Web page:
Archiver > BRETHREN > 2005-09 > 1125789370

From: Davis <>
Subject: Re: [BRE] Abram H. Cassel letter to Gospel Messenger
Date: Sat, 03 Sep 2005 18:17:48 -0500
References: <>

Hello everyone,
I've never written to this list before, but I think it is time. I have so
many questions.
I found this article particularly fascinating!

According to "The Price Family: A Genealogy of the Descendants of Rev. Jacob
Price," dated 1926, Jacob's grandson, Rev. John Price, published a poem in
Mr. Sauer's newspaper in 1753. I wonder how I might go about finding that

John is my ggggg-grandfather.

Additionally, John's mother was apparently Native American, and I'm
wondering how I might find information on her and her family. In the above
mentioned genealogy, it states that (referring to the Indian lady) ""James
Y. Heckler, another local historian of note, said in 1888: " Her parents and
family resided on the farm (Prices) in a log house on the other side of
Indian Creek, until the latter part of the last century or longer."" That
refers to the tract of land that Jacob and his family moved to from
Germantown in 1721, in Lower Salford Township in Montgomery County, Pa,
according to Dr. M.G. Brumbaugh, in his "History of the Brethren," quoted in
the Price Family Genealogy.

Does anyone know anything about "Indian Creek" in Montgomery County? I
wonder if it is still called by that name, and if not, what it is called
now. I would like to go there and look around, but I've never been to
Pennsylvania, so I want to gather as much information as possible before I

I'm also wondering about the existence of a marriage certificate between
John (Jacob's son) and his Native American wife. They would have been
married about 1722 or 1723.

Thank you for any help you can provide.
Sue Davis

----- Original Message -----
From: <>
To: <>
Sent: Saturday, September 03, 2005 10:51 AM
Subject: [BRE] Abram H. Cassel letter to Gospel Messenger

> Morning List,
> In scanning and processing the JUly 10, 1883 issue of the Gospel
> Messenger I cam across the following and thought you might be interested
in what
> historians before us had to say about what to them was only 150 year old
> but for us is now 270 year old history.
> Some time ago, I saw a request in the New York Tribune, by one of its
> correspondents, wishing to be informed respecting a German publication of
> Book of Psalms, by a Mr. Saur, in Germantown, 1883, meaning, no doubt,
1773. He
> wanted to know which Germantown of the United States. I enclosed the slip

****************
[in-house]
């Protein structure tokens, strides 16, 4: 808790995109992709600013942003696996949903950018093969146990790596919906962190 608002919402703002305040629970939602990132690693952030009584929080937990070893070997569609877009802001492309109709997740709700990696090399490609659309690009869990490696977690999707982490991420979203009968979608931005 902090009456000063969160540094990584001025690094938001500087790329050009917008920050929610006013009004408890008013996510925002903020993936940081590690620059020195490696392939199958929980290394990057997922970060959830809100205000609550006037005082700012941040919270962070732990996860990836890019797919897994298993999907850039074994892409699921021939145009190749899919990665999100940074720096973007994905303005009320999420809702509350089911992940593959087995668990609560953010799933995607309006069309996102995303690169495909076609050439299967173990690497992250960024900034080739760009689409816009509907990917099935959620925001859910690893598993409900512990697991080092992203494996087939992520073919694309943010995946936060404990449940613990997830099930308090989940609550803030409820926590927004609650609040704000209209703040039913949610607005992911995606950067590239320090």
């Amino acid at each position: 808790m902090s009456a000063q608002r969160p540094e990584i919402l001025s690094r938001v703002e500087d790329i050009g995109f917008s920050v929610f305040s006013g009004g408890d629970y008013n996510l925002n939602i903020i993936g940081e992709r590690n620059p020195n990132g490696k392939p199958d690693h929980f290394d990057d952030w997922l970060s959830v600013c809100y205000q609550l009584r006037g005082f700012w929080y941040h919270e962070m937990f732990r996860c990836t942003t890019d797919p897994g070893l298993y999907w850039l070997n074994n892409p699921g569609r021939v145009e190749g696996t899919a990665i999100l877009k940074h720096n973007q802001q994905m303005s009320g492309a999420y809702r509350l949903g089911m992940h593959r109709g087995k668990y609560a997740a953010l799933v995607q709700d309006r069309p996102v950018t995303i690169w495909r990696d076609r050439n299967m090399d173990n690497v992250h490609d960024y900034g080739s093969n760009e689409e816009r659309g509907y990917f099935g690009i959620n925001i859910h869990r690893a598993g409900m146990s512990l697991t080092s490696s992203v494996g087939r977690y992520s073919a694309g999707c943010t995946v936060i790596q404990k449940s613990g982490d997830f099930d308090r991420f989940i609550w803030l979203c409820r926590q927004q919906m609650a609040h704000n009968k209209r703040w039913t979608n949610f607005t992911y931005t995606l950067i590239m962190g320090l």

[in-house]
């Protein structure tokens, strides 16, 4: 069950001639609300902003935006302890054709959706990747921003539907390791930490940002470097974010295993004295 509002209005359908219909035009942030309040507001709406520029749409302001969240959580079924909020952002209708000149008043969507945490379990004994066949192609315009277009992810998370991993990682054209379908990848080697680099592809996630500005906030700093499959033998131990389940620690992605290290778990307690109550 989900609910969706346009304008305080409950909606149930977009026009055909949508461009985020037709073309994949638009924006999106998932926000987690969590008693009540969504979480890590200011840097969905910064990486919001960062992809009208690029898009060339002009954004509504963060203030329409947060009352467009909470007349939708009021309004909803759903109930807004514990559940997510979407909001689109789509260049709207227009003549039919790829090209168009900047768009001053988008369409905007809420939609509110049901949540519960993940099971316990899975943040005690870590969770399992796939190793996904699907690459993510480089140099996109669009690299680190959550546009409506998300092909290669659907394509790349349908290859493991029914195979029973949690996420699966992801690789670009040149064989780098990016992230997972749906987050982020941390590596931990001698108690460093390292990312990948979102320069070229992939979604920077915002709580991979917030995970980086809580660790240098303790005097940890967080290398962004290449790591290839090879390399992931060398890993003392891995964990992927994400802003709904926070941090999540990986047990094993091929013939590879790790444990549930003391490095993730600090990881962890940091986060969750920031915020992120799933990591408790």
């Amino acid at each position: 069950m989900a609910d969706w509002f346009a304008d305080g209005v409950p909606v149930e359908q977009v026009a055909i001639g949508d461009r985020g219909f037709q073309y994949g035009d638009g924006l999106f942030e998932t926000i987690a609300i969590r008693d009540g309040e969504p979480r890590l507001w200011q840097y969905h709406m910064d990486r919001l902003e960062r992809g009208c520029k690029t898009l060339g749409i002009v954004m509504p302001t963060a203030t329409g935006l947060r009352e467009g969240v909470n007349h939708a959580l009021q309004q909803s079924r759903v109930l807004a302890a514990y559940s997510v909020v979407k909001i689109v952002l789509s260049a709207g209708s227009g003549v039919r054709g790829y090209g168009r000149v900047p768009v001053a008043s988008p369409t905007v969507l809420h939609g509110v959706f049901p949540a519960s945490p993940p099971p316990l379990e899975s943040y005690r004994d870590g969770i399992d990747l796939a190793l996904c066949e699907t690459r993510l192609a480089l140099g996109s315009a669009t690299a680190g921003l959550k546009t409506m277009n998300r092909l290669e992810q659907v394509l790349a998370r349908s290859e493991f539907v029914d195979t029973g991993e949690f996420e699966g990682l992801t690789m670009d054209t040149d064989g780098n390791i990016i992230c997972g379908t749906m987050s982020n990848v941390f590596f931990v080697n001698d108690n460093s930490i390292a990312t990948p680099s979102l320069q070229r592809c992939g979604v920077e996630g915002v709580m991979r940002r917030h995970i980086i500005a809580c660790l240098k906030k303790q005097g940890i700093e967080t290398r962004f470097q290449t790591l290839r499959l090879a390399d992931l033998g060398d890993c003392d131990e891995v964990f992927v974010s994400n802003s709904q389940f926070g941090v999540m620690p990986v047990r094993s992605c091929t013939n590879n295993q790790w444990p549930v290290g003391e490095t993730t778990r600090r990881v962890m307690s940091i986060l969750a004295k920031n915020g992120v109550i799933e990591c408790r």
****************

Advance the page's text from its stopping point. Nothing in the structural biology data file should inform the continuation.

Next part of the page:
> paper containing said request to Bro. A. H. Cassel, of Harleysville,
> Co., Pa., desiring that he should answer the request, feeling assured that
> would give some information worth knowing. After some time, and but a few
> ago, 1 received his answer, which I had supposed he would send to the
> Tribune. And now I have concluded to give the information to the public
through your
> paper:
> Germantown is about six miles northwest from Philadelphia; was founded
> Francis Daniel Pastorius in 1682, the same time that Philadelphia was
> by Wm. Penn, for settling the poor, persecuted fugitives on it, who were
> mostly driven from house and home during the Thirty Years' War, which
preceded. My
> great ancestors, Johannes and Arnold Cassel, were among the number. The
> above-named Pastorius was the Company's agent.
> This accounts for the Brethren and all other persecuted Protestants
> awhile in Germantown, on their coming into this country. Among them came
> Christian Sauer, in 1724. He was a good scholar, and by occupation a maker
> clocks and mathematical instruments. .
> Our Brethren had established a small printing office already in
> soon after their organization. But after the severe persecutions had
> them away, their little printing press was sent after them to Germantown
> 1735. As the Brethren then were all poor and lived in small huts, except
> Sauer, who was possessed of some means, and having a larger house than any
of the
> others, the printing press came into his custody. And as he was a born
> he experimented in setting type and printing small matters. He succeeded
> well, that he soon got at casting type, making paper, printer's ink, etc.,
> opened a small printing office in the Fall of 1738. It was the first and
> one in America that did German printing.
> The demand for printing soon became so great that he constantly
> his operation until he became quite an extensive publisher of books, a
> newspaper, and a religions magazine. At the request of the Centennial
Managers, I
> prepared a catalogue of his publications, of over 100 titles, and among
> "Psalms of David" mentioned on your enclosed slip, 1883 is evidently
wrong; it
> should be 1773. But the first edition was printed in 1746, the second in
1760, the
> third in 1773. This must suffice for the present.
> Abram H. Cassel.
> Wayne Webb
> Brethren Roots Newsletter Editor
> Fellowship of Brethren Genealogists: Homepage
> Visit my web site at:
> Montgomery County, Ohio Research Services
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